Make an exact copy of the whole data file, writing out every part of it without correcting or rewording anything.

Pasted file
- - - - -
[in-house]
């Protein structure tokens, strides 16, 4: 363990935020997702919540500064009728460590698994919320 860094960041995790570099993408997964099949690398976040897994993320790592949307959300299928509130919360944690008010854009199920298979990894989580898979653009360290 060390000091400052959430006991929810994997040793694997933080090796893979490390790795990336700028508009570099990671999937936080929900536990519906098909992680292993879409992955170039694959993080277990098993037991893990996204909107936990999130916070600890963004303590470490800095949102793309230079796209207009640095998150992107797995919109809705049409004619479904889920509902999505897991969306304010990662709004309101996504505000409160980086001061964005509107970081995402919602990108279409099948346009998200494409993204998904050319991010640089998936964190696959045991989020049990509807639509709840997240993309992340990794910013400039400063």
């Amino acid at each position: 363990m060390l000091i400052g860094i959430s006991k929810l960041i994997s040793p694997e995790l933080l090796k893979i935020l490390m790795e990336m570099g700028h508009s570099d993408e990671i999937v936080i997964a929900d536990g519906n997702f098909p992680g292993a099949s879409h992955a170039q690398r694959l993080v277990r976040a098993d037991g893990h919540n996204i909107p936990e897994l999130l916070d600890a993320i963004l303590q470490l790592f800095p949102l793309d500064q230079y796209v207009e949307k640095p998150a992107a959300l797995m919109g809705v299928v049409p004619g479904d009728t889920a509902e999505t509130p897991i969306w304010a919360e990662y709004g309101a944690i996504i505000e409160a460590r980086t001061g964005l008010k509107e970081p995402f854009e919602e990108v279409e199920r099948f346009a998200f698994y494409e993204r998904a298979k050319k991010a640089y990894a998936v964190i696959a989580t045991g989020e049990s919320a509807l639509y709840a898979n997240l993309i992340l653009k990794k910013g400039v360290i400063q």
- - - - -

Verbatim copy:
[in-house]
């Protein structure tokens, strides 16, 4: 363990935020997702919540500064009728460590698994919320 860094960041995790570099993408997964099949690398976040897994993320790592949307959300299928509130919360944690008010854009199920298979990894989580898979653009360290 060390000091400052959430006991929810994997040793694997933080090796893979490390790795990336700028508009570099990671999937936080929900536990519906098909992680292993879409992955170039694959993080277990098993037991893990996204909107936990999130916070600890963004303590470490800095949102793309230079796209207009640095998150992107797995919109809705049409004619479904889920509902999505897991969306304010990662709004309101996504505000409160980086001061964005509107970081995402919602990108279409099948346009998200494409993204998904050319991010640089998936964190696959045991989020049990509807639509709840997240993309992340990794910013400039400063």
């Amino acid at each position: 363990m060390l000091i400052g860094i959430s006991k929810l960041i994997s040793p694997e995790l933080l090796k893979i935020l490390m790795e990336m570099g700028h508009s570099d993408e990671i999937v936080i997964a929900d536990g519906n997702f098909p992680g292993a099949s879409h992955a170039q690398r694959l993080v277990r976040a098993d037991g893990h919540n996204i909107p936990e897994l999130l916070d600890a993320i963004l303590q470490l790592f800095p949102l793309d500064q230079y796209v207009e949307k640095p998150a992107a959300l797995m919109g809705v299928v049409p004619g479904d009728t889920a509902e999505t509130p897991i969306w304010a919360e990662y709004g309101a944690i996504i505000e409160a460590r980086t001061g964005l008010k509107e970081p995402f854009e919602e990108v279409e199920r099948f346009a998200f698994y494409e993204r998904a298979k050319k991010a640089y990894a998936v964190i696959a989580t045991g989020e049990s919320a509807l639509y709840a898979n997240l993309i992340l653009k990794k910013g400039v360290i400063q």